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I have a confession to make …
I'm a lifelong motorhead.
Back when I was 15, my Dad and I restored the Model A Ford coupe that my grandfather had purchased brand new. I've also owned a big-block Challenger and a V-8 Vega, and I'm currently building a hot rod out of a Model A roadster pickup.
But one of my favorite "hot rods" was the '66 VW Bug that I bought as a high-school senior, and spent the next five years souping up, racing and rebuilding – over and over and over again. But "The Bug," as my friend Harry dubbed it, wasn't just a fun car … it also taught me a valuable life lesson that I continue to put to use today.
I articulated this bit of "hot rod physics" as the rule: With every improvement comes an unexpected cost.
Today, I believe, it's referred to as the "Law of unintended consequences."
And today I'm going to show you how I learned that lesson – and will then demonstrate how it directly applies to a tech-stock recommendation from the Radical Technology Profits advisory service that Editor Michael Robinson is allowing me to share with you.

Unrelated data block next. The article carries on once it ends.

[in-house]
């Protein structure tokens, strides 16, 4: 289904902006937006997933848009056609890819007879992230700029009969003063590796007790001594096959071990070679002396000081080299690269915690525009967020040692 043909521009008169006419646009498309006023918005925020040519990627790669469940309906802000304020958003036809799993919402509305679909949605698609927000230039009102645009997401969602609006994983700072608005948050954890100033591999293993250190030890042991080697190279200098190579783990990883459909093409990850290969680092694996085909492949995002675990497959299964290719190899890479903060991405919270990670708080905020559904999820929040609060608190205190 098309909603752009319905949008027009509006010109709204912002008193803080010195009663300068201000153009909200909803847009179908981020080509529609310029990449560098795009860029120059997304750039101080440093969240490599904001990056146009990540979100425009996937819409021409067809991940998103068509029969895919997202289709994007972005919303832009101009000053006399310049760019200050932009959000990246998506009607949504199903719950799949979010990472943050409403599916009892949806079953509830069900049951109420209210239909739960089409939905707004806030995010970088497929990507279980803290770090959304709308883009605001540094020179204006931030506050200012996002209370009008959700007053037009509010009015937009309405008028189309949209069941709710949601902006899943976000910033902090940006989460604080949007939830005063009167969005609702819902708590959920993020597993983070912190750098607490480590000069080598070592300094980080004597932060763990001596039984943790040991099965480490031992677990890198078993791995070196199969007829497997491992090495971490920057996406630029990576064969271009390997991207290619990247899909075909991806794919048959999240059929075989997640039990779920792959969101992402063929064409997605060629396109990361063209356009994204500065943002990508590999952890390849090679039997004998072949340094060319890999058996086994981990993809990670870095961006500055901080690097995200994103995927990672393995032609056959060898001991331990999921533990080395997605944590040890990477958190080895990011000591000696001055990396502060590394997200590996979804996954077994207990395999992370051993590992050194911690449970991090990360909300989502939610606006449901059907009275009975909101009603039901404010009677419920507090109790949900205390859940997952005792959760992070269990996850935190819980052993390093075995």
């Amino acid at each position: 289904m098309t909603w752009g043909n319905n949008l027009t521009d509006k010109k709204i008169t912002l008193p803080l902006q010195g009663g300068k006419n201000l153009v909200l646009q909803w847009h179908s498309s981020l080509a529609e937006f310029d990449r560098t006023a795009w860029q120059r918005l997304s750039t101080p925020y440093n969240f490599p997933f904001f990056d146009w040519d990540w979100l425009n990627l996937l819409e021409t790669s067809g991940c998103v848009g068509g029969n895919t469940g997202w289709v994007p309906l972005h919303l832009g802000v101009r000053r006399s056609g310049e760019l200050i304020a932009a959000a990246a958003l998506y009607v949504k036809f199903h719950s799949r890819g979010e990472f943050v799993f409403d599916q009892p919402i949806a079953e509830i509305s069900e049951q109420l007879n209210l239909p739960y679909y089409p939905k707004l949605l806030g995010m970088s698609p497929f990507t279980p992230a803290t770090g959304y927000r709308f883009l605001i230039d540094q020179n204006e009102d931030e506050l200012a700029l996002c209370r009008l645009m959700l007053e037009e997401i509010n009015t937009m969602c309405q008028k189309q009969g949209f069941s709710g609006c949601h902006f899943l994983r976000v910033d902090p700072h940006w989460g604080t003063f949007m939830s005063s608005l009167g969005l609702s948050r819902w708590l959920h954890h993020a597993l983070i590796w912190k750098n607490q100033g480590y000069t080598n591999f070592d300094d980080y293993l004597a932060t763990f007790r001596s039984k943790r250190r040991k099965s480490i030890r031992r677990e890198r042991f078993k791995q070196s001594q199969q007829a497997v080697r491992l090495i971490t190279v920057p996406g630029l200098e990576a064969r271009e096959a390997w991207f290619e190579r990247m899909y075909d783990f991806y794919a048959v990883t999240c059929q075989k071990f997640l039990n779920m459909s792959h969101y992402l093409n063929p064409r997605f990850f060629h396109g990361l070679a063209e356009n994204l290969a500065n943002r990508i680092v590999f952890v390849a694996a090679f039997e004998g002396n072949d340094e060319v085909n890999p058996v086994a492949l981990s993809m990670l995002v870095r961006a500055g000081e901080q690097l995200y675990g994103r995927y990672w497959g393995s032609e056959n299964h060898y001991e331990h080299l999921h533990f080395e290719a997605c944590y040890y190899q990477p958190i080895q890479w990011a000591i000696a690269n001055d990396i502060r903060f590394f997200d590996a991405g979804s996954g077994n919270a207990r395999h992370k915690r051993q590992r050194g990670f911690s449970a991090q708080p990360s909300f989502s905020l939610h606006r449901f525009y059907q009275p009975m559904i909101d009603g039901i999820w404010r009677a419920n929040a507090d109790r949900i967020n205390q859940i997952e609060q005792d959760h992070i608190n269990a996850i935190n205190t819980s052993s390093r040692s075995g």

That brings me back to my story.
The great thing about old Bugs is that they're light – and their "modular" air-cooled engines are amazingly easy to soup up. After towing my $90 hulk to my parents' house, I bolted on a later set of heads, a bigger carb and intake, a better ignition and some headers. And the 40-horse motor I'd started with was suddenly belting out 75 horsepower – a hefty amount for such a light car.
The challenge, I would find, was extracting the full benefit of all that power – finding a way to get it to the rear wheels. You see, because every improvement is accompanied by an unexpected cost, I first found that the main bearings couldn't handle the high-revving power, and clutch disks kept burning up.
So I built a new motor, with a balanced crank, bigger cylinders, a high-rev camshaft, and worked-over cylinder heads – and was now making 100 horsepower.
Now the unexpected consequence was that the transaxle couldn't handle all that power; I promptly blew it to smithereens on the starting line of the Cecil County Dragway.
When I installed a super-duty "Rhino" transaxle, the mounting points to the body proved to be the weak link – I just about ripped the drive train out of the car.
Once I fixed that problem, I had a very fast little car on my hands … and had a ball blowing the doors off of cars whose owners repeatedly underestimated my little bomb.